In June 1933 Dr P.M. Shepherd, a mission medical officer at Molepolole, reported on the large numbers of men being rejected for mine work. Dr Shepherd noted that the NRC had good reason for instructing medical officers to examine ‘with special care’ the lungs of those who reported a previous mining experience. Out of a group of 500 men Shepherd reviewed between January and May 1933, only half were passed fit. Of the 207 men rejected outright, 125 had already been to the mines. Of that group, most had served five or more contracts and were no longer capable of underground work. Shepherd acknowledged that persistent droughts and malnutrition were a factor in the men’s poor physiques. ‘It raises the question as to how far the Bechuana generally at present are suited for mining’.Footnote 62 Shepherd, who was writing six months before the ban on Tropical recruitment was lifted, had in effect identified a cycle in which drought and malnutrition drove men into migrant work. After serving a number of contracts their health began to fail, and they were rejected at the next entry medical.

Even as the negative impact of mining on public health became more visible, observers noted that it was difficult to estimate its extent. In 1935 the Principal Medical Officer, Dr H.W. Dyke, noted that while there had been a threefold increase in tuberculosis in just eight years, at best hospital admissions represented only a fraction of the actual cases.Footnote 63 Owing to a lack of accommodation, those admitted were kept for only a week and then returned to their villages, where Dyke believed they became ‘reservoirs of infection’. He recommended segregation on the lines used with lepers. In the 1940 annual review, when a total of 289 new tuberculosis cases were reported, the Principal Medical Officer wrote: ‘Facilities for the exact diagnosis of dormant disease and of disease resulting from work on the mines in the Union of South Africa do not exist in the Territory. I am therefore very doubtful about the value of the present figures on the incidence of the disease’.Footnote 64 In theory, the Chamber of Mines provided District Commissioners with a weekly list of men repatriated with tuberculosis so that treatment could be continued by local medical officers. In practice that did not happen. Dr J.W. Sterling lamented that there were no facilities for the diagnosis of dormant disease, nor for the treatment for returning miners.Footnote 65 Like the other HCTs, Bechuanaland had no specialist facilities.Footnote 66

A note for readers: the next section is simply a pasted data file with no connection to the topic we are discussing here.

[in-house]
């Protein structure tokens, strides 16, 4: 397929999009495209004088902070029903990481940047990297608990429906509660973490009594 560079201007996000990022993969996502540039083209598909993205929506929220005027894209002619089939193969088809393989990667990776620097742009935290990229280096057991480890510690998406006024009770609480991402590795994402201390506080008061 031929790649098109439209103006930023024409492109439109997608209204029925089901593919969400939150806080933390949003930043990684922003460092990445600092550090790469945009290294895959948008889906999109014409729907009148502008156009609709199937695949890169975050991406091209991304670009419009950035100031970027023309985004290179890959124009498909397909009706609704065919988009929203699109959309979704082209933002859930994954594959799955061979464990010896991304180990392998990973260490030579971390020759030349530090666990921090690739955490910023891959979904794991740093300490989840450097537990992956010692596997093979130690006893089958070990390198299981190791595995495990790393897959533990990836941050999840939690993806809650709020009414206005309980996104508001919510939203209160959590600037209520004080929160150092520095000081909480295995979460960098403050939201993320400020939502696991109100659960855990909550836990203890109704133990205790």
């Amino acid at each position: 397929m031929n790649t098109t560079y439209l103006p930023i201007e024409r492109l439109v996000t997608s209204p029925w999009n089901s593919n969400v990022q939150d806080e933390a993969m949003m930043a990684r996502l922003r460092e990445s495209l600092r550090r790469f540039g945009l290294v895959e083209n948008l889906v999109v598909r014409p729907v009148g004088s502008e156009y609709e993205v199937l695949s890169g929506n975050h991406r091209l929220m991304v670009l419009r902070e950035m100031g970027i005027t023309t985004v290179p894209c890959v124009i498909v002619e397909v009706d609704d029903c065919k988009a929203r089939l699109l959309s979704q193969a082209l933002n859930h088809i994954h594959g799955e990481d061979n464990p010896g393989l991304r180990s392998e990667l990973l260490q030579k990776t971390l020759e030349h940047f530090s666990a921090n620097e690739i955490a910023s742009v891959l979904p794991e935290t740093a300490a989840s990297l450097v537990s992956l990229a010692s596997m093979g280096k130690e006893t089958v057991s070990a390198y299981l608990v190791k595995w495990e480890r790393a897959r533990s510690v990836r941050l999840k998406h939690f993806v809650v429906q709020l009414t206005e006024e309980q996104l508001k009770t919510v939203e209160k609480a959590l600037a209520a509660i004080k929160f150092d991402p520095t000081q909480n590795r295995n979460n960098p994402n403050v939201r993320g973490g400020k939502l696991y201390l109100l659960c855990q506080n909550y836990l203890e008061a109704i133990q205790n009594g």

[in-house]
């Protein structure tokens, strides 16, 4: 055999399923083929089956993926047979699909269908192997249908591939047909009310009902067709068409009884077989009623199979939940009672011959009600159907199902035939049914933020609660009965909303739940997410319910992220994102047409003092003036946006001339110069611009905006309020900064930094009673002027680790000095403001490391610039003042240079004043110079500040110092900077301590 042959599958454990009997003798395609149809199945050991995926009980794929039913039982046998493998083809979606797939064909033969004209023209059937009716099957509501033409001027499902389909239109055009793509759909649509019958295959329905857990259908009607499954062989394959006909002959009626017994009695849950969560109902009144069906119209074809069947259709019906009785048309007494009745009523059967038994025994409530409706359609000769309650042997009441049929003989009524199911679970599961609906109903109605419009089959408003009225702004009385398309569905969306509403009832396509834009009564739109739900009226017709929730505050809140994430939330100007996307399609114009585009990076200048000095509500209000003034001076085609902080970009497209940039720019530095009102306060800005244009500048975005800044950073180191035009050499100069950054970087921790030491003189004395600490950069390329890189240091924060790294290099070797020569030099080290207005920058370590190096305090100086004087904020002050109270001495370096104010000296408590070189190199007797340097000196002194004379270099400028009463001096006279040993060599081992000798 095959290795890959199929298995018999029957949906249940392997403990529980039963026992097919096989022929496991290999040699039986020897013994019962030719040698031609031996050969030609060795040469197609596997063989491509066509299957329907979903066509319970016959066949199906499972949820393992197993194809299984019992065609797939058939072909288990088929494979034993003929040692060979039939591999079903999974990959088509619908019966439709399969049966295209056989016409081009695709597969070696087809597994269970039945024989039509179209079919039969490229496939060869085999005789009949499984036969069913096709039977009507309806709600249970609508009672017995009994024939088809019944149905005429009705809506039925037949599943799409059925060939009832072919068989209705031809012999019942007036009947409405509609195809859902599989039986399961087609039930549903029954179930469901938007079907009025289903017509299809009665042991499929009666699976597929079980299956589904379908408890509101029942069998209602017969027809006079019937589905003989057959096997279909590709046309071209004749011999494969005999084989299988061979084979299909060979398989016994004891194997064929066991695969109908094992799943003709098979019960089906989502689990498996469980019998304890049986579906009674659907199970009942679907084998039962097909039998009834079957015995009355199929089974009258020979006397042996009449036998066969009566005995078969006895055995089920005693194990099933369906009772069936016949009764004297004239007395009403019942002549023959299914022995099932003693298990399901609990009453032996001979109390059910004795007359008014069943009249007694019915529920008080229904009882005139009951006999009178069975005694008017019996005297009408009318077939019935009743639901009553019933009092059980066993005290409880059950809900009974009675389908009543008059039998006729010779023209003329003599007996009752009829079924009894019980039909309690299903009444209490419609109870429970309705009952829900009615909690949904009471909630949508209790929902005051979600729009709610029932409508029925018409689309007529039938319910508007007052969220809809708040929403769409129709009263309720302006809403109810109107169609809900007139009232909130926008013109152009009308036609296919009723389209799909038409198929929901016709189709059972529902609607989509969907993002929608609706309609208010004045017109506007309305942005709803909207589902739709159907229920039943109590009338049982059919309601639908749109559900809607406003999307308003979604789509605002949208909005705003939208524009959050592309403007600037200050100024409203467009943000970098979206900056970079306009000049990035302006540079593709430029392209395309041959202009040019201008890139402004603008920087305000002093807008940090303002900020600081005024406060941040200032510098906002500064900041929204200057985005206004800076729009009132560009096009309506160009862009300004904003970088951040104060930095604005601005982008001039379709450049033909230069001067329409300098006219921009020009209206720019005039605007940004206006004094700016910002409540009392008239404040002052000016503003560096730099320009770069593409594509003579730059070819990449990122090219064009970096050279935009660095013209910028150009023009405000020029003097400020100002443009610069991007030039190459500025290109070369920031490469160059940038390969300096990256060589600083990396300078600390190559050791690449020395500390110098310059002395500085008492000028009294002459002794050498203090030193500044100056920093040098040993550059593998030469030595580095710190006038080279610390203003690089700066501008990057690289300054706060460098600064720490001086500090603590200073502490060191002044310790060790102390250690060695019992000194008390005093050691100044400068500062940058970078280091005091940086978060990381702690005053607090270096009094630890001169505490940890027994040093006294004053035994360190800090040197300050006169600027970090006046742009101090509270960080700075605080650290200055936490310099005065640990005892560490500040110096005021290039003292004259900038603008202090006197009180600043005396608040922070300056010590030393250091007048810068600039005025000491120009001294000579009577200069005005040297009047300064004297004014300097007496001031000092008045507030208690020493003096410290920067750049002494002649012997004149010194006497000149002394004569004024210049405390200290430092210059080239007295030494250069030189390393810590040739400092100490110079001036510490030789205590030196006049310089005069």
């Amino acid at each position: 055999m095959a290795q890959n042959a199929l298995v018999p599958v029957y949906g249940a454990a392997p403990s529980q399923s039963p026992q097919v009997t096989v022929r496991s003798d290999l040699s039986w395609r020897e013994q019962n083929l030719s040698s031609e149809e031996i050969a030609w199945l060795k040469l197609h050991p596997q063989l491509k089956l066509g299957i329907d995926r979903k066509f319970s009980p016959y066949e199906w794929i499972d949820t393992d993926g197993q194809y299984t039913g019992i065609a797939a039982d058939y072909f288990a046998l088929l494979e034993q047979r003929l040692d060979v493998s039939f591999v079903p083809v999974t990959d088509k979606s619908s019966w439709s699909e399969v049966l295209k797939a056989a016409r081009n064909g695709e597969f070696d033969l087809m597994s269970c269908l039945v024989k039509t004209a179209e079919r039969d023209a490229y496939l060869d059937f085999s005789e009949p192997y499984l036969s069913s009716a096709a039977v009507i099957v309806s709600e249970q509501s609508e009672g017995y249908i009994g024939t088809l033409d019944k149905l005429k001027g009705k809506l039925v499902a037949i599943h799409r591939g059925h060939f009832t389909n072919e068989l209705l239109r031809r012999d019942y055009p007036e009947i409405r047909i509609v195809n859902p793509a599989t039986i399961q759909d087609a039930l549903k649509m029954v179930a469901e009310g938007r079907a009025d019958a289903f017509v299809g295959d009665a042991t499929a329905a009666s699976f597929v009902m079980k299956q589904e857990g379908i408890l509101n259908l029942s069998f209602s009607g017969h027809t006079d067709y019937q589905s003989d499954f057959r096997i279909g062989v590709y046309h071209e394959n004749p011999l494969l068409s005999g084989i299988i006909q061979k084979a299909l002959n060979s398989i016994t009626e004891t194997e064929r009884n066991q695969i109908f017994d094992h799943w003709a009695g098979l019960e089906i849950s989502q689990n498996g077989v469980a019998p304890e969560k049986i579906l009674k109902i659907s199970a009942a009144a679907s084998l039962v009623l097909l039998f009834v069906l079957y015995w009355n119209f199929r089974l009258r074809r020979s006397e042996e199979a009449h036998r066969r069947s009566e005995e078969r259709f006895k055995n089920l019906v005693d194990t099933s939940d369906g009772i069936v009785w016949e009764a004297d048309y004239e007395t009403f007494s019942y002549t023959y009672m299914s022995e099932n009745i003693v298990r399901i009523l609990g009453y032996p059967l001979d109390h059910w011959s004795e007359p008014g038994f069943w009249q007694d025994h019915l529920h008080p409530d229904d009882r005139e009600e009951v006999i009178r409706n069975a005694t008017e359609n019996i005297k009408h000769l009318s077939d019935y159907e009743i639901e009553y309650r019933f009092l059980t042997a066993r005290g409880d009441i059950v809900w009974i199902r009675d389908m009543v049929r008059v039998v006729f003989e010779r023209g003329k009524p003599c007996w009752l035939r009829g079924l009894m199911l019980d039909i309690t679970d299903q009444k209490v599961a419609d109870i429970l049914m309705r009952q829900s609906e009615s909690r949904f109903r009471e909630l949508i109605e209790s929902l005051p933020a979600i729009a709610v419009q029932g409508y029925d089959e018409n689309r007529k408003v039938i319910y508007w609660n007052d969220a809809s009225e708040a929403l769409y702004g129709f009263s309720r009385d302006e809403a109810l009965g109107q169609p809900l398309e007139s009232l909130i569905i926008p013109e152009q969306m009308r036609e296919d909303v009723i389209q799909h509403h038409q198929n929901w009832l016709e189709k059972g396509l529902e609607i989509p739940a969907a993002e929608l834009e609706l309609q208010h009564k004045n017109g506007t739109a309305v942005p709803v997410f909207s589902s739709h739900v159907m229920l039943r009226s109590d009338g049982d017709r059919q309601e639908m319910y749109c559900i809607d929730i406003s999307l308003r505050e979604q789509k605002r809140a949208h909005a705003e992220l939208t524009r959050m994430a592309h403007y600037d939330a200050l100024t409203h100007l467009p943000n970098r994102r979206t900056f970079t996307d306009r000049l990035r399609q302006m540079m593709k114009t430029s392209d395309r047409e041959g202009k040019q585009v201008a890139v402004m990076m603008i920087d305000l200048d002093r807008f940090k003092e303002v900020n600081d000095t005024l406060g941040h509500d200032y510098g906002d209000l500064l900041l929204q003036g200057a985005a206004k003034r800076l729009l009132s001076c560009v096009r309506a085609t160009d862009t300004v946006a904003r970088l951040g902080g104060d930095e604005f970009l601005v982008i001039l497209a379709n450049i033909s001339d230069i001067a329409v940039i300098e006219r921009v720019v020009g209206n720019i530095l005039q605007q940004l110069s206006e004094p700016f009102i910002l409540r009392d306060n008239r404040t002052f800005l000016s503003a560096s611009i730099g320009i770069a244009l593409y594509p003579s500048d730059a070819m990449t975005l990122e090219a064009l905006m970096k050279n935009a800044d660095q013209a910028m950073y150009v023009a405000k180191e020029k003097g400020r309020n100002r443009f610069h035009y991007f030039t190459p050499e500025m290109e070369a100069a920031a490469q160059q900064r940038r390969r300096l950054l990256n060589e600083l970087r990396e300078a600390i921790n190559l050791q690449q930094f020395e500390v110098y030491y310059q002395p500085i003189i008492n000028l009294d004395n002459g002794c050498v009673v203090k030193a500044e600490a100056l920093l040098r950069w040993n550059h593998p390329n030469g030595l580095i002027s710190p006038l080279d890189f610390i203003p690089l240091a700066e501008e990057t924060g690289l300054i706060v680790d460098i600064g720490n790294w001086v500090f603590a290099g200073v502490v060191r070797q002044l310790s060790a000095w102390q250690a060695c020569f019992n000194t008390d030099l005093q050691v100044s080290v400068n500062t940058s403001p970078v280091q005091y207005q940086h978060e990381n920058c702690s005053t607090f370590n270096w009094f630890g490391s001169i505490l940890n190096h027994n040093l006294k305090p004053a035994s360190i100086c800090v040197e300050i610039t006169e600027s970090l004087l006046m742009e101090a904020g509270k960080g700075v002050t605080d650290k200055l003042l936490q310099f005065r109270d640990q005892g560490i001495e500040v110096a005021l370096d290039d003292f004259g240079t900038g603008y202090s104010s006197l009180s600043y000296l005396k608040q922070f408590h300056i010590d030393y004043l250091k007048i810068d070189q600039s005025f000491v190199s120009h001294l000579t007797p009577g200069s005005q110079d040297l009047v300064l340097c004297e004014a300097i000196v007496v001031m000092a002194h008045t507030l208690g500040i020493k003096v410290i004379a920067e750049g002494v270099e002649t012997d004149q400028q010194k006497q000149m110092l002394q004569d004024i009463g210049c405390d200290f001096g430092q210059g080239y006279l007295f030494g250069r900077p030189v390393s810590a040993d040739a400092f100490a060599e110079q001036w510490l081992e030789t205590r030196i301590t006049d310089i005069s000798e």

Two Health Studies into Mines and Disease in Bechuanaland

In response to persistent reports that miners were spreading disease, in 1937 the British Secretary of State appointed a Commission headed by Sir Walter Johnson, former Director of Medical and Sanitary Services in Nigeria. Johnson was asked to evaluate the threat posed by venereal disease and tuberculosis in the Bechuanaland Protectorate and to identify how best to monitor men invalided from the mines.Footnote 67 The date is significant: in 1937 the South African government permanently lifted the ban on Tropical recruiting.

Johnson dismissed the official data on tuberculosis as unreliable, concluding that so little was known about the disease it was difficult for him to make recommendations. He was certain, however, that men repatriated with phthisis were a threat to public health. According to staff at the Free Church of Scotland Mission hospital in Molepolole, although tuberculosis accounted for only 2 per cent of out-patients, among those men examined at entry medicals for the NRC, roughly 10 per cent were tubercular. Johnson noted that the rise in the tuberculosis rate from 216 cases in 1934 to 332 in 1936 corresponded to the renewal of the WNLA’s recruitment in the North. There was an obvious hazard from the mines, and Johnson recommended that repatriated cases be carefully monitored. He also found that the large numbers of men being rejected at entry medicals suggested that mine work was taking a heavy toll. In 1936, there were 9205 men recruited for the mines and 493 rejected. Of those 318 were experienced miners with defective lungs, and a further 68 had hearing loss acquired on the mines. Johnson pointed out that NRC and the WNLA had the capacity to establish a referral system, and he recommended that as a matter of urgency isolation wards be built at Lobatse. He also recommended that a survey be set up, using a travelling dispensary fitted with an X-ray plant, to establish the extent of the problem. He hoped the Chamber may help with funding it.Footnote 68